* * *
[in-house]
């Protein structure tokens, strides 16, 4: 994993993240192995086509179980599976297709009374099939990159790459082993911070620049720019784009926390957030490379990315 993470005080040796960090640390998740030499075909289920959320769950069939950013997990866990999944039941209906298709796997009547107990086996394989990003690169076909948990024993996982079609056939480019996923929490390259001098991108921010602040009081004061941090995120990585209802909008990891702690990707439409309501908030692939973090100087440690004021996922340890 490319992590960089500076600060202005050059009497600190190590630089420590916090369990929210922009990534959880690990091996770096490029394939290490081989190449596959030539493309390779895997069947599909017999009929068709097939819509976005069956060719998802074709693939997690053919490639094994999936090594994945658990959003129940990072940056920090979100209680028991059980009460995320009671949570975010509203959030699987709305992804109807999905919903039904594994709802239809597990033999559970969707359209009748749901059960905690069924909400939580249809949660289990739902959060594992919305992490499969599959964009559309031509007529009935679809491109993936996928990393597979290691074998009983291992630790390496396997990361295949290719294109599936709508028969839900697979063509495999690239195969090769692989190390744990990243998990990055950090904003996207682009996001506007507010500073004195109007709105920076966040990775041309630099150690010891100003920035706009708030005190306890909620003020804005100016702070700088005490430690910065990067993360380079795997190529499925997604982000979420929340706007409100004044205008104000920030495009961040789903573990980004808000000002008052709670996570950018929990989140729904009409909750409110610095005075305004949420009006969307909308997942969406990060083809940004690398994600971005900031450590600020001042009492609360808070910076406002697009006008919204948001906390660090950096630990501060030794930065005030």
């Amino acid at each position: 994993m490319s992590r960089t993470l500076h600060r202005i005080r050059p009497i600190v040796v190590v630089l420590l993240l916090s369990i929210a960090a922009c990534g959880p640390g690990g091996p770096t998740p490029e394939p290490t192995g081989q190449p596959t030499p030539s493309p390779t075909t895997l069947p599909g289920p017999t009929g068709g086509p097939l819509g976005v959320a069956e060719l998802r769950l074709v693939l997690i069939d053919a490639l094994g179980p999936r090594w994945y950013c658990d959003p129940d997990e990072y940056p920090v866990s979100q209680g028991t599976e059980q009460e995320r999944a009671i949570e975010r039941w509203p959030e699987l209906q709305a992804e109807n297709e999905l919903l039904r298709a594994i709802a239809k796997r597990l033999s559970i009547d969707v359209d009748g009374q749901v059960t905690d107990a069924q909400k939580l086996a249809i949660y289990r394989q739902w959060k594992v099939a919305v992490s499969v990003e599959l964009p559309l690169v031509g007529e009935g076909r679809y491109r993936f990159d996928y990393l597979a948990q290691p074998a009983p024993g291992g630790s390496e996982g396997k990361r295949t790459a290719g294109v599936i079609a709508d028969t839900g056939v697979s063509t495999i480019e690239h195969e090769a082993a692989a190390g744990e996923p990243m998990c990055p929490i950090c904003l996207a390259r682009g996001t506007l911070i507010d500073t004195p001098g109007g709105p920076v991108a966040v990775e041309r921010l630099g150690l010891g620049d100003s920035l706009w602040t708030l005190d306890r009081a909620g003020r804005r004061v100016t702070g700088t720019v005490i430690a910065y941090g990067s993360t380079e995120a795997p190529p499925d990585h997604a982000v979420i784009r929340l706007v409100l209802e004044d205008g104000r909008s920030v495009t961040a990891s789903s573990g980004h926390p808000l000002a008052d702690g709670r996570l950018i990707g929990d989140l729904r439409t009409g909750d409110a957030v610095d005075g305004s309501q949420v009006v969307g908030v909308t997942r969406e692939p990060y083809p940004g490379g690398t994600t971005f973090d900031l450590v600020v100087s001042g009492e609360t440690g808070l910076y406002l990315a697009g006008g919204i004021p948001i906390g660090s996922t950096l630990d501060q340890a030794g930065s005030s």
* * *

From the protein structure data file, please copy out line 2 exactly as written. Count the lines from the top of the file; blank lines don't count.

């Protein structure tokens, strides 16, 4: 994993993240192995086509179980599976297709009374099939990159790459082993911070620049720019784009926390957030490379990315 993470005080040796960090640390998740030499075909289920959320769950069939950013997990866990999944039941209906298709796997009547107990086996394989990003690169076909948990024993996982079609056939480019996923929490390259001098991108921010602040009081004061941090995120990585209802909008990891702690990707439409309501908030692939973090100087440690004021996922340890 490319992590960089500076600060202005050059009497600190190590630089420590916090369990929210922009990534959880690990091996770096490029394939290490081989190449596959030539493309390779895997069947599909017999009929068709097939819509976005069956060719998802074709693939997690053919490639094994999936090594994945658990959003129940990072940056920090979100209680028991059980009460995320009671949570975010509203959030699987709305992804109807999905919903039904594994709802239809597990033999559970969707359209009748749901059960905690069924909400939580249809949660289990739902959060594992919305992490499969599959964009559309031509007529009935679809491109993936996928990393597979290691074998009983291992630790390496396997990361295949290719294109599936709508028969839900697979063509495999690239195969090769692989190390744990990243998990990055950090904003996207682009996001506007507010500073004195109007709105920076966040990775041309630099150690010891100003920035706009708030005190306890909620003020804005100016702070700088005490430690910065990067993360380079795997190529499925997604982000979420929340706007409100004044205008104000920030495009961040789903573990980004808000000002008052709670996570950018929990989140729904009409909750409110610095005075305004949420009006969307909308997942969406990060083809940004690398994600971005900031450590600020001042009492609360808070910076406002697009006008919204948001906390660090950096630990501060030794930065005030």